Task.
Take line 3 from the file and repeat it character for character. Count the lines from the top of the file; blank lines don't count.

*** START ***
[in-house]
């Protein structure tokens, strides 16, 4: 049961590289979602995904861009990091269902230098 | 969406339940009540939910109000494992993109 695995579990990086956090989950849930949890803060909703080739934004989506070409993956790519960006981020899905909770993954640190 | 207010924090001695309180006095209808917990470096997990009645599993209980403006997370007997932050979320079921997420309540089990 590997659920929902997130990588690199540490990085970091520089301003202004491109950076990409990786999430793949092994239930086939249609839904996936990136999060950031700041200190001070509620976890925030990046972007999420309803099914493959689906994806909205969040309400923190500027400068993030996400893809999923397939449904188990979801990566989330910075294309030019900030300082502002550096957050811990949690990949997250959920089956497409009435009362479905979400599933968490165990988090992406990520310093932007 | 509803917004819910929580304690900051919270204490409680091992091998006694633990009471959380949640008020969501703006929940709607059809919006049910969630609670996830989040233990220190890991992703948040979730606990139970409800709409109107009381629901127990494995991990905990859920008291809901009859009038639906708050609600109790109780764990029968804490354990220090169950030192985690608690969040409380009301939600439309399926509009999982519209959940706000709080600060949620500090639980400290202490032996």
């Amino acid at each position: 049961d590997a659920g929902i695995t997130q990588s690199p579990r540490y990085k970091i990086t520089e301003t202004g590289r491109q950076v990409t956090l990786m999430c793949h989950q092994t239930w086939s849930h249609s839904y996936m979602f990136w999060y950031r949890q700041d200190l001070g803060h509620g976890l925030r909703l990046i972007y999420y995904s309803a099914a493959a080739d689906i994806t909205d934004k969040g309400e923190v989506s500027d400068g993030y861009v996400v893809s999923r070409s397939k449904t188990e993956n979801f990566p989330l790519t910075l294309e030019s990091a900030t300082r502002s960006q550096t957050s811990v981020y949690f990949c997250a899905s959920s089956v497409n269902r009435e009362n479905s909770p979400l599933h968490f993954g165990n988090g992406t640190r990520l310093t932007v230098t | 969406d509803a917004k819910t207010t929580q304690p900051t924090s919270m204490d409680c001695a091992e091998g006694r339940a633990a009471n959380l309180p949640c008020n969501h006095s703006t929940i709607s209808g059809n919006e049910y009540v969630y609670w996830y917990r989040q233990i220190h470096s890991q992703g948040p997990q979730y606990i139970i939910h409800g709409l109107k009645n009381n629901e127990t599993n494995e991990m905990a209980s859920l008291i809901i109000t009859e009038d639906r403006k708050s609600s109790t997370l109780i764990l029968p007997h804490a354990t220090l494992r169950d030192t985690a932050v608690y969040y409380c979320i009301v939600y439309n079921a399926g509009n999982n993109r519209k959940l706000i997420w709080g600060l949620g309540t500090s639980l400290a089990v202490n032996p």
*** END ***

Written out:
């Amino acid at each position: 049961d590997a659920g929902i695995t997130q990588s690199p579990r540490y990085k970091i990086t520089e301003t202004g590289r491109q950076v990409t956090l990786m999430c793949h989950q092994t239930w086939s849930h249609s839904y996936m979602f990136w999060y950031r949890q700041d200190l001070g803060h509620g976890l925030r909703l990046i972007y999420y995904s309803a099914a493959a080739d689906i994806t909205d934004k969040g309400e923190v989506s500027d400068g993030y861009v996400v893809s999923r070409s397939k449904t188990e993956n979801f990566p989330l790519t910075l294309e030019s990091a900030t300082r502002s960006q550096t957050s811990v981020y949690f990949c997250a899905s959920s089956v497409n269902r009435e009362n479905s909770p979400l599933h968490f993954g165990n988090g992406t640190r990520l310093t932007v230098t | 969406d509803a917004k819910t207010t929580q304690p900051t924090s919270m204490d409680c001695a091992e091998g006694r339940a633990a009471n959380l309180p949640c008020n969501h006095s703006t929940i709607s209808g059809n919006e049910y009540v969630y609670w996830y917990r989040q233990i220190h470096s890991q992703g948040p997990q979730y606990i139970i939910h409800g709409l109107k009645n009381n629901e127990t599993n494995e991990m905990a209980s859920l008291i809901i109000t009859e009038d639906r403006k708050s609600s109790t997370l109780i764990l029968p007997h804490a354990t220090l494992r169950d030192t985690a932050v608690y969040y409380c979320i009301v939600y439309n079921a399926g509009n999982n993109r519209k959940l706000i997420w709080g600060l949620g309540t500090s639980l400290a089990v202490n032996p």